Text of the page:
REVIEW: ‘7500’ is a Tense, Suspenseful Distraction

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7500

7500 stars Joseph Gordon-Levitt and is written and directed by Patrick Vollrath (Everything Will Be Okay). In 7500, what begins as a routine day in the life of Tobias, a soft-spoken young pilot, becomes a living hell as his plane is attacked by terrorists. When his captain is killed Tobias must suddenly become responsible for every life on board, making impossible decisions and having to single-handedly deliver his passengers and crew to safety.

The basic story of 7500 is an expected foundation for an action film. It’s a premise we’ve seen many times before, with minor details tweaked. What sets 7500 apart is its ability to create incredible tension and bring a grounded quality to the film that makes it exemplary. The film works within a realm that is exciting while being incredibly believable and almost uses the audience’s familiarity with this sort of film as a means of toying with expectations.

7500 has a disarming intro that is brilliant in its simplicity. The film begins on typical shots of an airport security camera. We see the crowds of people moving through security and shots of waiting passengers. Scattered among these shots are obvious reveals of the terrorist plot that will later unfold. The beginning of the film is almost excruciatingly mundane as it goes through the motions of a normal day. We all know that something big is about to go down and, like the unwitting characters, simply have to wait for the action to start.

When shit hits the fan in 7500 it hits hard. The attack on the plane comes out of nowhere and, as a viewer, you are completely caught up in the surprise and terror of the moment. Another testament to that grounded and real feeling that is being created. Initially, in my screening of the film, when the attack happened so early I worried about whether or not the story had any room to grow. Oddly enough, that concern would end up being the film’s greatest strength.

7500

7500 masterfully understands how to slowly up the stakes. The pressure and anxieties that Tobias is under are measured and impactful. The way the film unfolds shows the fatigue and desperation of our hero, more than anything else. Under these insane circumstances, and with greater risk advancing on him, every decision the character makes is even more important. The agony of watching this character wrestle with the responsibility while making these decisions mixes perfectly with the steady rising of the stakes. It’s a fantastic storytelling quality that is lost in most action films. Really well done.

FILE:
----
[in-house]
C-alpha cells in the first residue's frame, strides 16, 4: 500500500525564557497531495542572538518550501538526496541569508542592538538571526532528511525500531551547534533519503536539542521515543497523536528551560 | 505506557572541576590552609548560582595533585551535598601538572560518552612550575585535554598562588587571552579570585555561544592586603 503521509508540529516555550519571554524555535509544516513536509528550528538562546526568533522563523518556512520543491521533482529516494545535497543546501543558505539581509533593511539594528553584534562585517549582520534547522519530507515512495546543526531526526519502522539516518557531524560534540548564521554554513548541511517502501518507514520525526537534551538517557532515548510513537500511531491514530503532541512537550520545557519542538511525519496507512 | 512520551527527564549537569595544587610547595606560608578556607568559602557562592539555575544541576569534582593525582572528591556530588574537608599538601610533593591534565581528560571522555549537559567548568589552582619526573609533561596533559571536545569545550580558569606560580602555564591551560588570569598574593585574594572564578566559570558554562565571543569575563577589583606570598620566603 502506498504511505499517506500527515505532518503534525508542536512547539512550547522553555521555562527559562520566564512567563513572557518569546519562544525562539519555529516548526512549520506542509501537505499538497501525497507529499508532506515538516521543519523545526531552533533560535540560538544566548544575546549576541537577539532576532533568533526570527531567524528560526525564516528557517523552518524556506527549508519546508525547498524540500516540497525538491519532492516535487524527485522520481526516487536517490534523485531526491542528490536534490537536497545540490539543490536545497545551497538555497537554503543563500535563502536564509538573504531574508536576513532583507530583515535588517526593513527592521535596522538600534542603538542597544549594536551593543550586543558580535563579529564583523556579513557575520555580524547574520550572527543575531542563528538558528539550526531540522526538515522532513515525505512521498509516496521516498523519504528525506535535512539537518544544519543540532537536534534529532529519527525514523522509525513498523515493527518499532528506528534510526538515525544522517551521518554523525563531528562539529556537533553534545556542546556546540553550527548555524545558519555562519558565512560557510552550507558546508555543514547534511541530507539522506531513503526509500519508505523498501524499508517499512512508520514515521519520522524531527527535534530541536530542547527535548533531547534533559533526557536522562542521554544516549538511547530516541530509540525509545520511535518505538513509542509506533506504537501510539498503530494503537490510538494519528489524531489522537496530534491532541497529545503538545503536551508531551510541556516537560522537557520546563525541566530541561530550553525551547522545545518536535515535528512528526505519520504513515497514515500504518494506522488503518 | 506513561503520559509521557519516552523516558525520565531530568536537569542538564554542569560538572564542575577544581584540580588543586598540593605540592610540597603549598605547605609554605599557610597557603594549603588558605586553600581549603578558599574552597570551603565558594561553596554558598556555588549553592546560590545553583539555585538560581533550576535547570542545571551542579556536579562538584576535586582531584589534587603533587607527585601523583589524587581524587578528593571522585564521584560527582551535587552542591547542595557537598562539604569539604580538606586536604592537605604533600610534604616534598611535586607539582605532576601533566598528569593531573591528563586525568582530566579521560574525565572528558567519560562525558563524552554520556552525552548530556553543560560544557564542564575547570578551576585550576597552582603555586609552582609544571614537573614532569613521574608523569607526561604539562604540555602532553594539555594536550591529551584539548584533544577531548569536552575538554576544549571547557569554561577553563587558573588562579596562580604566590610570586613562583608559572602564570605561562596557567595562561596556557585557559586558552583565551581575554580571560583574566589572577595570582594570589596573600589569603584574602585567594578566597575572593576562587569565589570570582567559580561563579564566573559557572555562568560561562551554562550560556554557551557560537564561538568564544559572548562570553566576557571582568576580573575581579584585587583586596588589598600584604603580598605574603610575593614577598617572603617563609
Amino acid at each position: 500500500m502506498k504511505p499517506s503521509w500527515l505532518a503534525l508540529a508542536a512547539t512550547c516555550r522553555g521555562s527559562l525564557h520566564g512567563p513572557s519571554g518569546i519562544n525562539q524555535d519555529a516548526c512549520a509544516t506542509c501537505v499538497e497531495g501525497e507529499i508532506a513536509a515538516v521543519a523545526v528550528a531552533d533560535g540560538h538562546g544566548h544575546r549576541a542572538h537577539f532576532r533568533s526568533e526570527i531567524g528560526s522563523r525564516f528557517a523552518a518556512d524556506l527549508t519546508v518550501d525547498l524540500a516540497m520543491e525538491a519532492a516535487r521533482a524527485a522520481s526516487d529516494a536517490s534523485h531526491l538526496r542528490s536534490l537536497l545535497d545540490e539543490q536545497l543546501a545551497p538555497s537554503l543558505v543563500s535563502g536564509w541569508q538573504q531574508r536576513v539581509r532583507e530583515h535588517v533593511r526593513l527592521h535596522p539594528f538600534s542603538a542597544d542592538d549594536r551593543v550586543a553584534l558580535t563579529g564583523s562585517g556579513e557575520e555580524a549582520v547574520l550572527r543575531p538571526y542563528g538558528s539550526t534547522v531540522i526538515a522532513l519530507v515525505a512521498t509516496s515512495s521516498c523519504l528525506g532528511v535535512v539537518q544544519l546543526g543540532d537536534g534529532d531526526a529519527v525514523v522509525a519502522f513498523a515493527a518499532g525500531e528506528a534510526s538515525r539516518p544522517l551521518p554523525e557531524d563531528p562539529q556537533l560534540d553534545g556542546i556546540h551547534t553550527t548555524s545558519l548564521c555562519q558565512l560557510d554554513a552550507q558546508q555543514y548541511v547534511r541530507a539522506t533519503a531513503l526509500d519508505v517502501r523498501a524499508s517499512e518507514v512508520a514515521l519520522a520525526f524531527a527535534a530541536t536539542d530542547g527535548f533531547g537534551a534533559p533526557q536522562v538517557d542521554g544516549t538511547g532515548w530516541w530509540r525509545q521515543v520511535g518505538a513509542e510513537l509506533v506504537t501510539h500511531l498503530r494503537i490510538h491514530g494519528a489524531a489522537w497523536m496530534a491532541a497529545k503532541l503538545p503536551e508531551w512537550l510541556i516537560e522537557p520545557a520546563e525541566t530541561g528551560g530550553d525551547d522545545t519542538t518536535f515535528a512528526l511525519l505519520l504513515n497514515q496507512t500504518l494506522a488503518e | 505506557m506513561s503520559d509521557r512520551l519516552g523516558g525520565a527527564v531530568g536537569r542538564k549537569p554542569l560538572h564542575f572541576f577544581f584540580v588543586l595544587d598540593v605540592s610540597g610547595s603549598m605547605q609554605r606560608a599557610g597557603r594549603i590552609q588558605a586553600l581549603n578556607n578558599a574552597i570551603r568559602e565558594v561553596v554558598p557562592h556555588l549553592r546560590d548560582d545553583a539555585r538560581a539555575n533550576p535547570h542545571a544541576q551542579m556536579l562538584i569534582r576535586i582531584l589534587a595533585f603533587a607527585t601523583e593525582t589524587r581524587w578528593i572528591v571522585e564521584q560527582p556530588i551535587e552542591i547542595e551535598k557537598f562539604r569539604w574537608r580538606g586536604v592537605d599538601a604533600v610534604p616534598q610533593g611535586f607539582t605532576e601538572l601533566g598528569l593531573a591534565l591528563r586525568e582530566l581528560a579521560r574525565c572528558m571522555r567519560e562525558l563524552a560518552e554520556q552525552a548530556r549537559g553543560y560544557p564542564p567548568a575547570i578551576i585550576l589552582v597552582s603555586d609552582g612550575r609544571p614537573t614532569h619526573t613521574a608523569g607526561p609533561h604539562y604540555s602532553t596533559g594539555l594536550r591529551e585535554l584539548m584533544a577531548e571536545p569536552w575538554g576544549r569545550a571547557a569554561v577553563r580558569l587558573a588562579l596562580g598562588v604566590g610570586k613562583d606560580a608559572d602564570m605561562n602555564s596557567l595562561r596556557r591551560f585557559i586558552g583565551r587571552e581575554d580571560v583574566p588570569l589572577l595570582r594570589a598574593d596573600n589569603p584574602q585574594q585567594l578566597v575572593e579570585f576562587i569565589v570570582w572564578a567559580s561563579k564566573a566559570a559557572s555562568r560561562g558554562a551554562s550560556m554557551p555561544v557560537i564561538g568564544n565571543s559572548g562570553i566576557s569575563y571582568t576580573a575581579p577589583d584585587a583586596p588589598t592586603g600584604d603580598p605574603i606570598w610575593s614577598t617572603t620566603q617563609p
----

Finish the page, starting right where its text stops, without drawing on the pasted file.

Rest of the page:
Of course, the entire film absolutely hinges on Joseph Gordon-Levitt’s great performance as Tobias. For much of the film, the focus is entirely on the split-second decisions and personal struggle of this young pilot. As an “action hero” Tobias is incredibly refreshing. He’s a departure from the Liam Neeson counterpart that we’re more familiar with. The character of Tobias is soft-spoken, kind, and a devoted father. Through much of the film, we see him in a position of being able to talk things out. Scenes of him being violent or fighting are incredibly rare, though he does defend himself and the plane he’s been charged with. This feels much more realistic and it makes the film all the more compelling. You feel for this kind person, who is now faced with the impossible. An incredibly human performance that absolutely makes the film.

A downside to the realism of 7500 is that things tend to drag. The film has a lot of quiet moments that feel procedural. The action takes a while to get going and the viewer finds themselves stuck in various chapters of the action for what feels like a long time. Personally, this critic doesn’t view that as a negative. It’s another layer of the film’s world. The minutes drag on and it builds tension. It also shows that these sorts of conflicts take place over a series of events, versus the more cinematic formula of building up to the big final showdown.

In a tense time, 7500 is a wonderful distraction. It’s an exciting escape and Joseph Gordon-Levitt’s performance alone is worth a viewing. While it’s unclear whether or not the film will make much of a splash, it is a refreshing departure from the expected. It would be a victory to see more action heroes written like this.

7500 arrives on Prime Video on June 18, 2020.

7500
  • 7/10
    Rating - 7/10
7/10

TL;DR

In a tense time, 7500 is a wonderful distraction. It’s an exciting escape and Joseph Gordon-Levitt’s performance alone is worth a viewing. While it’s unclear whether or not the film will make much of a splash, it is a refreshing departure from the expected. It would be a victory to see more action heroes written like this.